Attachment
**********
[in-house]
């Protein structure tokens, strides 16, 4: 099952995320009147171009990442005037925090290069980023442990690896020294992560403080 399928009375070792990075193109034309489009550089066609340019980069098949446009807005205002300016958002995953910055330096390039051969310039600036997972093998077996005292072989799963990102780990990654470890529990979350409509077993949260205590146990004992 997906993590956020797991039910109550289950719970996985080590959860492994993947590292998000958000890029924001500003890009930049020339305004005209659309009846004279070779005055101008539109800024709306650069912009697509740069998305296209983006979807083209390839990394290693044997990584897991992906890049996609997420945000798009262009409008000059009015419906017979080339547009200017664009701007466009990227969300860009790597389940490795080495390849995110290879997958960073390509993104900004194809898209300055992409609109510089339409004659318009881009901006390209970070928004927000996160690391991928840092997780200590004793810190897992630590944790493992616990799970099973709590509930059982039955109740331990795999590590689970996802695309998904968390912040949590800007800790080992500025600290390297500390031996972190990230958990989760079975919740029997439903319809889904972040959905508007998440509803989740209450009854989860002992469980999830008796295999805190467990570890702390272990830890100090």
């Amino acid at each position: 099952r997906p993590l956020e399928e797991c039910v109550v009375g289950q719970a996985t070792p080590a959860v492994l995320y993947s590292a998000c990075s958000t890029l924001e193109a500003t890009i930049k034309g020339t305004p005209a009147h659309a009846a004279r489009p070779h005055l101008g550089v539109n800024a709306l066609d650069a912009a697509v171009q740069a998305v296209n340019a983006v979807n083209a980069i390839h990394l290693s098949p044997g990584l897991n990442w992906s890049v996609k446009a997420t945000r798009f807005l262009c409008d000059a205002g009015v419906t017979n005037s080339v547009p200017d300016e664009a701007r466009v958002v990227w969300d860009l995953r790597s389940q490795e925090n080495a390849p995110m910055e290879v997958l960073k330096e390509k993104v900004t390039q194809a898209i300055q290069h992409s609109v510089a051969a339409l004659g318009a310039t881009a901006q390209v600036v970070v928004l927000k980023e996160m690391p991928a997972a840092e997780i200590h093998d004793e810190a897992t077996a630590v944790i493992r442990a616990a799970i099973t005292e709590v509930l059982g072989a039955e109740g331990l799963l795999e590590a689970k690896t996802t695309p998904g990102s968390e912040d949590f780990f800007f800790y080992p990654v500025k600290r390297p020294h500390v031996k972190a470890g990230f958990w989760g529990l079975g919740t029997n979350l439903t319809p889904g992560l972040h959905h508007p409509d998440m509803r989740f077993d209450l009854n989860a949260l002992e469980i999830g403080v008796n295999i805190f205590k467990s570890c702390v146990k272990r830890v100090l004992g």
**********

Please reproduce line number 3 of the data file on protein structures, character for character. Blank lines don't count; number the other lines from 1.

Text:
């Amino acid at each position: 099952r997906p993590l956020e399928e797991c039910v109550v009375g289950q719970a996985t070792p080590a959860v492994l995320y993947s590292a998000c990075s958000t890029l924001e193109a500003t890009i930049k034309g020339t305004p005209a009147h659309a009846a004279r489009p070779h005055l101008g550089v539109n800024a709306l066609d650069a912009a697509v171009q740069a998305v296209n340019a983006v979807n083209a980069i390839h990394l290693s098949p044997g990584l897991n990442w992906s890049v996609k446009a997420t945000r798009f807005l262009c409008d000059a205002g009015v419906t017979n005037s080339v547009p200017d300016e664009a701007r466009v958002v990227w969300d860009l995953r790597s389940q490795e925090n080495a390849p995110m910055e290879v997958l960073k330096e390509k993104v900004t390039q194809a898209i300055q290069h992409s609109v510089a051969a339409l004659g318009a310039t881009a901006q390209v600036v970070v928004l927000k980023e996160m690391p991928a997972a840092e997780i200590h093998d004793e810190a897992t077996a630590v944790i493992r442990a616990a799970i099973t005292e709590v509930l059982g072989a039955e109740g331990l799963l795999e590590a689970k690896t996802t695309p998904g990102s968390e912040d949590f780990f800007f800790y080992p990654v500025k600290r390297p020294h500390v031996k972190a470890g990230f958990w989760g529990l079975g919740t029997n979350l439903t319809p889904g992560l972040h959905h508007p409509d998440m509803r989740f077993d209450l009854n989860a949260l002992e469980i999830g403080v008796n295999i805190f205590k467990s570890c702390v146990k272990r830890v100090l004992g």